They have been called the Digital Generation, Generation.com, even Digital Natives, but perhaps it would be more accurate to call them the transmedia generation. Young people around the world are thinking, learning, creating, and mobilizing politically in different ways as a consequence of their greater control over the means of cultural production and circulation than previous generations.
And, as they do so, they are innovating new approaches to politics, education, business, entertainment, even religion. Yet, in order to create opportunities for more diverse participation, we need to think deeply about the skills and technology they require to meaningfully participate.
In this talk, contemporary media culture theorist Henry Jenkins offers some powerful examples of young people deploying the capacities of networked communication to make a difference in the world, propose propose some new vocabulary — spreadable media, fan activism, participatory learning, transmedia mobilization — to describe these developments, and challenge some older models — viral media, entertainment education — which may not fully account for the kinds of active participation these new approaches command.
Ultimately, this talk will seek to explain what I mean by "participatory culture" and explore what challenges we face in trying to more fully realize this ideal.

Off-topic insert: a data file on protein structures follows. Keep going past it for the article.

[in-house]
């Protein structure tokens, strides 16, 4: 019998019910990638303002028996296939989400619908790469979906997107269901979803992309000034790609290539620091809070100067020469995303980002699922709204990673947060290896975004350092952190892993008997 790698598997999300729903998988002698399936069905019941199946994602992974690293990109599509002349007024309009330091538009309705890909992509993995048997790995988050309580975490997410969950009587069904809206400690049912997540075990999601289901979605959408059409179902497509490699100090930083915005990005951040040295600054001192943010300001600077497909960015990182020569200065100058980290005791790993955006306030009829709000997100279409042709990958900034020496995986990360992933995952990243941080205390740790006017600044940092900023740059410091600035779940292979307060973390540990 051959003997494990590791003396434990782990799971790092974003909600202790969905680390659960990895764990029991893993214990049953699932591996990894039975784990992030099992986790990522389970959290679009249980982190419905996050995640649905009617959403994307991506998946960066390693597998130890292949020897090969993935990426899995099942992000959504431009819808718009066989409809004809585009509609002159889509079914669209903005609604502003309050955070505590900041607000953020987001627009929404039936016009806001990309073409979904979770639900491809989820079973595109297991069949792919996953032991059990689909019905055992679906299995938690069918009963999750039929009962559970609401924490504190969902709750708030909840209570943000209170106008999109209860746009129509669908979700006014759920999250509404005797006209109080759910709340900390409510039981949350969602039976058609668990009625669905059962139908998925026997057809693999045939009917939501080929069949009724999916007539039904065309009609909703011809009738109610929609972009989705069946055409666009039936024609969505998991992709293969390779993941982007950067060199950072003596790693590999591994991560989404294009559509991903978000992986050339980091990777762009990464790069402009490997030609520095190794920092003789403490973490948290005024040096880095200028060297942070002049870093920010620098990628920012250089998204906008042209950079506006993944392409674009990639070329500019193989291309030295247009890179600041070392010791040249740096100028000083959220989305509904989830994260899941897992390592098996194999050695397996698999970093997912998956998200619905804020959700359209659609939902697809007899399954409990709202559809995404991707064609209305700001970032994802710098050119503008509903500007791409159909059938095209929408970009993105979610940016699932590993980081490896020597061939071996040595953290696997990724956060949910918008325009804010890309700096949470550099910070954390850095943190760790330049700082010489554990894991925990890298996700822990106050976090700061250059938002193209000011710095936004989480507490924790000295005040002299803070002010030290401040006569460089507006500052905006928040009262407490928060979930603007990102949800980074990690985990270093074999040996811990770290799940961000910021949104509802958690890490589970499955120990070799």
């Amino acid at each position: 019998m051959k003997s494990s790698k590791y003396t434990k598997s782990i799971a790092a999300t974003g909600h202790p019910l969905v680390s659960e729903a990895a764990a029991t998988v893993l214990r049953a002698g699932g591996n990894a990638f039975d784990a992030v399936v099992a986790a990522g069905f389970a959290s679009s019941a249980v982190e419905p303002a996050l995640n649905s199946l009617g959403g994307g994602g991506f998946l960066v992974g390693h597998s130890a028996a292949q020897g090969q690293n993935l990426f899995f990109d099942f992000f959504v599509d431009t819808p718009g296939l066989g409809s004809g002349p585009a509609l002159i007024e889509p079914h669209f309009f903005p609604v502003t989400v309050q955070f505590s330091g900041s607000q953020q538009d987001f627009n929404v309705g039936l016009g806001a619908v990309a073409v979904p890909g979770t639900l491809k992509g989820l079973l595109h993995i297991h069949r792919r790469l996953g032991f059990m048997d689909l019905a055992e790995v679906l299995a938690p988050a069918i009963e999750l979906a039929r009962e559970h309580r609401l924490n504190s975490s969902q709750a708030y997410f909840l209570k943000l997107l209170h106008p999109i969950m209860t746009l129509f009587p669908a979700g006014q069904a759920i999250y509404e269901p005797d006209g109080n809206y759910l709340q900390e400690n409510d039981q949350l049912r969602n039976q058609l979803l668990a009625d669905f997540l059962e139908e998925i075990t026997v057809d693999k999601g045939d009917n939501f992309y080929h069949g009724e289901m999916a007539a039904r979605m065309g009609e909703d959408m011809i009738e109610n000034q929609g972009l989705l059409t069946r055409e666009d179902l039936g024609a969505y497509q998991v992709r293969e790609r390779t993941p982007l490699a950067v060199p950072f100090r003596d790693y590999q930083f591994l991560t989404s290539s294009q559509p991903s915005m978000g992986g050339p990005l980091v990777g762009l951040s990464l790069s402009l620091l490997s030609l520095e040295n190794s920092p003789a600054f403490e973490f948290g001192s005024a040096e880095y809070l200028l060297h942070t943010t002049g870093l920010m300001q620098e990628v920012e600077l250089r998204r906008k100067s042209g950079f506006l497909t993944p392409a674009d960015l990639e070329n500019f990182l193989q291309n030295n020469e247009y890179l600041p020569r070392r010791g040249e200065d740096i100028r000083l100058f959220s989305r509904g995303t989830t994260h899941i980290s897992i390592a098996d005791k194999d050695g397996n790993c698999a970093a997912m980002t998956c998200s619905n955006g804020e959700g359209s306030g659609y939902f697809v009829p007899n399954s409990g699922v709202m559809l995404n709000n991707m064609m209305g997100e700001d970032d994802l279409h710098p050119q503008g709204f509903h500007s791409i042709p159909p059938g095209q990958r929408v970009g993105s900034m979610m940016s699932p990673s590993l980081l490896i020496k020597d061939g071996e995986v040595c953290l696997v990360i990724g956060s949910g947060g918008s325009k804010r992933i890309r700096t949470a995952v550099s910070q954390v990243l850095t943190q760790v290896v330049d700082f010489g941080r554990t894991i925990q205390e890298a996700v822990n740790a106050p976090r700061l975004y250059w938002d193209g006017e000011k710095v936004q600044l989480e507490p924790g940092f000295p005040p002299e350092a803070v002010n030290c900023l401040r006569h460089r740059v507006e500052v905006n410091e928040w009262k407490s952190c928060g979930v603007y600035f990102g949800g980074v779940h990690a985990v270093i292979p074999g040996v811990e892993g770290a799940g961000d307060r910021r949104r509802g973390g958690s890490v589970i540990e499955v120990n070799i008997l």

When: Thursday, January 10, 2013, at 6 p.m.
Where: Room H-767, Henry F. Hall Building (1455 De Maisonneuve Blvd. W.), Sir George Williams Campus
Henry Jenkins is Provost’s Professor of Communication, Journalism, Cinematic Arts, and Education at the University of Southern California. He is author of Convergence Culture (2006), Fans, Bloggers, and Gamers (2006), The Wow Climax (2006), Textual Poachers (1992), and What Made Pistachio Nuts? (1992), and co-author of Confronting the Challenges of Participatory Culture (2009). He has edited numerous volumes and, most recently, has written with Sam Ford and Joshua Green Spreadable Media: Creating Value and Meaning in a Networked Culture (2013).
This event is presented by the Screen Culture Research Group, and is sponsored by the Concordia University Research Chair in Communication Studies, the Concordia University Research Chair in Media and Contemporary Literature, the Canada Research Chair in Game Studies and Design, and Technology, Art and Games (TAG).